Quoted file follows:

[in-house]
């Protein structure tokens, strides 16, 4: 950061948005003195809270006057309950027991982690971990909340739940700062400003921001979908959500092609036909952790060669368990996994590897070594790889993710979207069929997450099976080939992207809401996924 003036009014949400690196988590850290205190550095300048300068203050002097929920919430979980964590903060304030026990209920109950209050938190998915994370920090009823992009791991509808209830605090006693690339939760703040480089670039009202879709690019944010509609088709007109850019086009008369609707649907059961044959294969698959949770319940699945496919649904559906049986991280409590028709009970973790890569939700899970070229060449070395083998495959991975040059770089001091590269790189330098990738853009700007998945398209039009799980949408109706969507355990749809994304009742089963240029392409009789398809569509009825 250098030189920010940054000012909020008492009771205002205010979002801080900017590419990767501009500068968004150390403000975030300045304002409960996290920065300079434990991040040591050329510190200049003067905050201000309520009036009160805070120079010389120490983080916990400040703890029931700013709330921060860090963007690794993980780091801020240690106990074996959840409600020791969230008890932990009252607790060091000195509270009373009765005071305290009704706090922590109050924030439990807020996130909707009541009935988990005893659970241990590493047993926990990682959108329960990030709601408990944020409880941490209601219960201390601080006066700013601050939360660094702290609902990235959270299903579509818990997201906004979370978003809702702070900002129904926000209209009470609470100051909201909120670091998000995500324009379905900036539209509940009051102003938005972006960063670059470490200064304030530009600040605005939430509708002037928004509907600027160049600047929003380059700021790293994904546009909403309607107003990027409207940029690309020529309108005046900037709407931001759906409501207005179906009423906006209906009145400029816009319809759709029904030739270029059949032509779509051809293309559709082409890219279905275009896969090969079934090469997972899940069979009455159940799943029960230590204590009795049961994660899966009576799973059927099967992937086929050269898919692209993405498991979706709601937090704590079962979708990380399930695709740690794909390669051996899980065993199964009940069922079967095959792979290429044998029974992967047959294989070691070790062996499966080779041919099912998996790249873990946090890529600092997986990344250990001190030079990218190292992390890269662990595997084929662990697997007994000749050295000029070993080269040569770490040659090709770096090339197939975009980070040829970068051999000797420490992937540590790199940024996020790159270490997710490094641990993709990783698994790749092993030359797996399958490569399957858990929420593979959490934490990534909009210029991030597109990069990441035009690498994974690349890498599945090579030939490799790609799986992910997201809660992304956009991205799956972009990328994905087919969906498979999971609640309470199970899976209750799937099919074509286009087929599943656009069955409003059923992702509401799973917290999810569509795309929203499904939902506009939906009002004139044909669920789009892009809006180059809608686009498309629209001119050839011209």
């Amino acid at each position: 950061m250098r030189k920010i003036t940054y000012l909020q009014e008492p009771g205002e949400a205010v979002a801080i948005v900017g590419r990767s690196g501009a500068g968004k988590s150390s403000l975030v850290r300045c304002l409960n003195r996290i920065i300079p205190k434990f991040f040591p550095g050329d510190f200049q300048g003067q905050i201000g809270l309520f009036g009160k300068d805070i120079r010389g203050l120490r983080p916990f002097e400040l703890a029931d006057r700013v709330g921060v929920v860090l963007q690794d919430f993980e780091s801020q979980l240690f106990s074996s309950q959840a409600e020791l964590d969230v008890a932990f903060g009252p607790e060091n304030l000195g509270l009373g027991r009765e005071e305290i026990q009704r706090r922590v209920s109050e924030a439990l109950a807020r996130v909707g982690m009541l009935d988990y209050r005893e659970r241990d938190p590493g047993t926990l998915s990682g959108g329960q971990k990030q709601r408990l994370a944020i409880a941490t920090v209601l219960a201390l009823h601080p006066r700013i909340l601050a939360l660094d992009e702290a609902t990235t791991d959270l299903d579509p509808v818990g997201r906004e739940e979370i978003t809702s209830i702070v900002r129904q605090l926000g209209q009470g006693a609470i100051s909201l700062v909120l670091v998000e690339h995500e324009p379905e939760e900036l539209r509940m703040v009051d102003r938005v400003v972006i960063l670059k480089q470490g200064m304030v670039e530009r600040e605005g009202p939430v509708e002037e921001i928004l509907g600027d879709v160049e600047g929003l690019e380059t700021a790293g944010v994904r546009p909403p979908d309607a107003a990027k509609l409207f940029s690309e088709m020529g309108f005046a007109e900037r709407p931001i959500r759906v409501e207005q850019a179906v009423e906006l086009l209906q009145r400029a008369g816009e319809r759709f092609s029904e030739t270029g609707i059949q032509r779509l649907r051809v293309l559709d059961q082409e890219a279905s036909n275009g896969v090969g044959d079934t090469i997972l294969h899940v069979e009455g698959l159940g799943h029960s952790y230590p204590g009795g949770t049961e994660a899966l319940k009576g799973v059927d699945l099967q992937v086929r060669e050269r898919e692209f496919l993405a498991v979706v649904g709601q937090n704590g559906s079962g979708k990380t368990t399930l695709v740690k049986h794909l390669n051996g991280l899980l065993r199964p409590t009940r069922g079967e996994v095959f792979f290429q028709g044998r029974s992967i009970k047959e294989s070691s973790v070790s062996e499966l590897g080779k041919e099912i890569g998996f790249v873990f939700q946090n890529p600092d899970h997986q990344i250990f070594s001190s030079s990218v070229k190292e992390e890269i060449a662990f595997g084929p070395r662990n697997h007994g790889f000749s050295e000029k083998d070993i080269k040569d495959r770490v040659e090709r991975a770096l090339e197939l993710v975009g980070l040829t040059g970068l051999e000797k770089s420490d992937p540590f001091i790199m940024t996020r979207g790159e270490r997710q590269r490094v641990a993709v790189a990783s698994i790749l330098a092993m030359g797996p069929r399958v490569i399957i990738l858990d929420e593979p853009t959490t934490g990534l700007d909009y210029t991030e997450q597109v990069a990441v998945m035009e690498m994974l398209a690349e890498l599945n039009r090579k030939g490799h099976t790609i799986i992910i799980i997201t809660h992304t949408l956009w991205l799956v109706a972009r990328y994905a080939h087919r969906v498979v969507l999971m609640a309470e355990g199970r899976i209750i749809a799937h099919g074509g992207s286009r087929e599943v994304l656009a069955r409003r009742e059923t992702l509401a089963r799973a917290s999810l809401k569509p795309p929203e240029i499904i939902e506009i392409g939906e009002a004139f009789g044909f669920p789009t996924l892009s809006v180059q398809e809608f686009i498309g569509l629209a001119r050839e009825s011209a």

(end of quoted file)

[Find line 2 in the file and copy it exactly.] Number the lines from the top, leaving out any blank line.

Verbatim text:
């Protein structure tokens, strides 16, 4: 950061948005003195809270006057309950027991982690971990909340739940700062400003921001979908959500092609036909952790060669368990996994590897070594790889993710979207069929997450099976080939992207809401996924 003036009014949400690196988590850290205190550095300048300068203050002097929920919430979980964590903060304030026990209920109950209050938190998915994370920090009823992009791991509808209830605090006693690339939760703040480089670039009202879709690019944010509609088709007109850019086009008369609707649907059961044959294969698959949770319940699945496919649904559906049986991280409590028709009970973790890569939700899970070229060449070395083998495959991975040059770089001091590269790189330098990738853009700007998945398209039009799980949408109706969507355990749809994304009742089963240029392409009789398809569509009825 250098030189920010940054000012909020008492009771205002205010979002801080900017590419990767501009500068968004150390403000975030300045304002409960996290920065300079434990991040040591050329510190200049003067905050201000309520009036009160805070120079010389120490983080916990400040703890029931700013709330921060860090963007690794993980780091801020240690106990074996959840409600020791969230008890932990009252607790060091000195509270009373009765005071305290009704706090922590109050924030439990807020996130909707009541009935988990005893659970241990590493047993926990990682959108329960990030709601408990944020409880941490209601219960201390601080006066700013601050939360660094702290609902990235959270299903579509818990997201906004979370978003809702702070900002129904926000209209009470609470100051909201909120670091998000995500324009379905900036539209509940009051102003938005972006960063670059470490200064304030530009600040605005939430509708002037928004509907600027160049600047929003380059700021790293994904546009909403309607107003990027409207940029690309020529309108005046900037709407931001759906409501207005179906009423906006209906009145400029816009319809759709029904030739270029059949032509779509051809293309559709082409890219279905275009896969090969079934090469997972899940069979009455159940799943029960230590204590009795049961994660899966009576799973059927099967992937086929050269898919692209993405498991979706709601937090704590079962979708990380399930695709740690794909390669051996899980065993199964009940069922079967095959792979290429044998029974992967047959294989070691070790062996499966080779041919099912998996790249873990946090890529600092997986990344250990001190030079990218190292992390890269662990595997084929662990697997007994000749050295000029070993080269040569770490040659090709770096090339197939975009980070040829970068051999000797420490992937540590790199940024996020790159270490997710490094641990993709990783698994790749092993030359797996399958490569399957858990929420593979959490934490990534909009210029991030597109990069990441035009690498994974690349890498599945090579030939490799790609799986992910997201809660992304956009991205799956972009990328994905087919969906498979999971609640309470199970899976209750799937099919074509286009087929599943656009069955409003059923992702509401799973917290999810569509795309929203499904939902506009939906009002004139044909669920789009892009809006180059809608686009498309629209001119050839011209």